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Given the spike of homicides in conflict zones of Colombia after the 2016 peace agreement, I study the causal effect of violence on college test scores. Using a difference-in-difference design with heterogeneous effects, I show how this increase in violence had a negative effect on college learning, and how this negative effect is mediated by factors such as poverty, college major, degree type, and study mode. A 10% increase in the homicide rate per 100,000 people in conflict zones of Colombia, had a negative impact on college test scores equivalent to 0.07 standard deviations in the English section of the test. This negative effect is larger in the case of poor and female students who saw a negative effect of approximately 0.16 standard deviations, equivalent to 3.4 percentage points out of the final score. Online and short-cycle students suffer a larger negative effect of 0.14 and 0.19 standard deviations respectively. This study provides among the first evidence of the negative effect of armed conflict on college learning and offers policy recommendations based on the heterogeneous effects of violence.
Four-year public colleges may play an important role in supporting intergenerational mobility by providing an accessible path to a bachelor’s degree and increasing students' earnings. Leveraging a midsize state’s GPA- and SAT-based admissions thresholds for the four-year public sector, I use a regression discontinuity design to estimate the effect of four-year public college admissions on earnings and college costs. For low-income students and Black, Hispanic, or Native American students, admission to four-year public colleges increases mean annual earnings by almost $8,000 eight to fourteen years after applying without increasing the private costs of college. The state recovers the cost of an additional four-year public college admission through increased lifetime tax revenue. Expanding access to four-year public colleges may be a particularly effective way to improve the economic outcomes of low-income students and Black, Hispanic, or Native American students.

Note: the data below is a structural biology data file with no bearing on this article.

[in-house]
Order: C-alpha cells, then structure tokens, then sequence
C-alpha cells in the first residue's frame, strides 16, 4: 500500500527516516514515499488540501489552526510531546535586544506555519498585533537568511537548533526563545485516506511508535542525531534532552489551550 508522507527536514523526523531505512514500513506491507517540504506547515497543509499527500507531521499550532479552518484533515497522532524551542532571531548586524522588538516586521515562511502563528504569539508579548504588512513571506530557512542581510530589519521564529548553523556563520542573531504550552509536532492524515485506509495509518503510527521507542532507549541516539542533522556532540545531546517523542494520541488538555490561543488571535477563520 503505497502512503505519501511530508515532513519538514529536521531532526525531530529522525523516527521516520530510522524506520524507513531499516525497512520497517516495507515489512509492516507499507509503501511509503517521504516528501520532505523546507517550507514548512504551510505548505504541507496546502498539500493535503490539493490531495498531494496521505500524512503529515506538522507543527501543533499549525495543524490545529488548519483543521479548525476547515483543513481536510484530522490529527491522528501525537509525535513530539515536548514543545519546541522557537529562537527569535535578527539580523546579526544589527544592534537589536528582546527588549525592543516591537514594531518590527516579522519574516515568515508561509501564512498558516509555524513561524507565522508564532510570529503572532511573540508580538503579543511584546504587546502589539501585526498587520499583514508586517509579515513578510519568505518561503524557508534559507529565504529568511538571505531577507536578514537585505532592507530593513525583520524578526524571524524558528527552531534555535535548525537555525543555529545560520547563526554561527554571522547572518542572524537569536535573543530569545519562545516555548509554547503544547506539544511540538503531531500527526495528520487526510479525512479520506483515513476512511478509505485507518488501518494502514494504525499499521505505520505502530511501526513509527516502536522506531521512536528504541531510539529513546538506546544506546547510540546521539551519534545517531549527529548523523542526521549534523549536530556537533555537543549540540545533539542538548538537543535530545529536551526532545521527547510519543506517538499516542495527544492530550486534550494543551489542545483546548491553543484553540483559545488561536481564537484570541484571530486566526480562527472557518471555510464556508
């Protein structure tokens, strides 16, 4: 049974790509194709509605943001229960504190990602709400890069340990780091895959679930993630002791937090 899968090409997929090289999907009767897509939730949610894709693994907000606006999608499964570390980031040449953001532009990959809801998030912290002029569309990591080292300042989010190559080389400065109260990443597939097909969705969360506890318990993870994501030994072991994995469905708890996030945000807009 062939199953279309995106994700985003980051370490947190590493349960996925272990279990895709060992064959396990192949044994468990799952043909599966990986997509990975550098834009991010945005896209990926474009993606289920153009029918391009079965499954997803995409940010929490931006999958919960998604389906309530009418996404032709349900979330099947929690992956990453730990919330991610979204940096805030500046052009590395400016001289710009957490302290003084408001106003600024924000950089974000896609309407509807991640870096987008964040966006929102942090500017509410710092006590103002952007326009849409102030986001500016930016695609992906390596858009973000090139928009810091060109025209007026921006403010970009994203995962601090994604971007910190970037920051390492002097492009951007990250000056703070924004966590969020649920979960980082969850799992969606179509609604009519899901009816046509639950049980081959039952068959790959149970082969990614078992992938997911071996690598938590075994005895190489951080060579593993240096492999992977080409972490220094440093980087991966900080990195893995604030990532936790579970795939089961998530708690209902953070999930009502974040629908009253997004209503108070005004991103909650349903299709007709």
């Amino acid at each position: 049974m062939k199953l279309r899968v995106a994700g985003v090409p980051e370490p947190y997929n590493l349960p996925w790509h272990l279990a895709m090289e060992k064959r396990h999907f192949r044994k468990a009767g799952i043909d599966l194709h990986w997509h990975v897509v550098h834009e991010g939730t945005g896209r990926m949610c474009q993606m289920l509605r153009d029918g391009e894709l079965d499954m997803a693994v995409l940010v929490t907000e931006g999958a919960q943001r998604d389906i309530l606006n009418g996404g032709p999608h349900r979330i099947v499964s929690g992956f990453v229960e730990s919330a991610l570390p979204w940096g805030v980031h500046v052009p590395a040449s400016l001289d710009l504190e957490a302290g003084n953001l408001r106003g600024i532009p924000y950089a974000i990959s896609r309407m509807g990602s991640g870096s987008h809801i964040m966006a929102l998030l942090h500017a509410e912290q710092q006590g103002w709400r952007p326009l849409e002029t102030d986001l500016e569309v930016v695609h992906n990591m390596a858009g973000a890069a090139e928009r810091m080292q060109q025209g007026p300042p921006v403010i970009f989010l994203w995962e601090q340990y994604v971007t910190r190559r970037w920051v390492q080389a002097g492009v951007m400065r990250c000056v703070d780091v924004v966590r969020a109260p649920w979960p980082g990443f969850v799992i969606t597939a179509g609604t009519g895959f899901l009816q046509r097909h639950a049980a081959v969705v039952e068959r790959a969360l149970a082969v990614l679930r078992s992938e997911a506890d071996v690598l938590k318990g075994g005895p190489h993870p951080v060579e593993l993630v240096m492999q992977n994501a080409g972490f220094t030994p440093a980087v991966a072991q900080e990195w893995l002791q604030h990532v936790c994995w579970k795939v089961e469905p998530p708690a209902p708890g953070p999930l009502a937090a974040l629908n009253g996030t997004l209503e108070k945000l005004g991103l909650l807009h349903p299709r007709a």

Teachers’ sense-making of student behavior determines whether students get in trouble and are formally disciplined. Status categories, such as race, can influence perceptions of student culpability, but the degree to which teachers’ initial identification of student misbehavior exacerbates racial disproportionality in discipline receipt is unknown.This study provides the first systematic documentation of teachers’ use of office discipline Referrals (ODRs) in a large, diverse urban school district in California that specifies the identity of both the referred and referring individuals in all ODRs. We identify teachers exhibiting extensive referring behavior, or the top 5 percent referrers based on the number of ODRs they make in a given year and evaluate their contributions to disciplinary disparities. We find that “top referrers” effectively double the racial gaps in ODRs for both Black-White and Hispanic-White comparisons. These gaps are mainly driven by higher numbers of ODRs issued for Black and Hispanic students due to interpersonal offences and defiance, and also partially convert to racial gaps in suspensions. Both the level and racial compositions of the school sites where “top referrers” serve and their personal traits seem to explain some of their frequent referring behavior. Targeting supports and interventions to “top referrers” might afford an important opportunity to reduce racial disciplinary gaps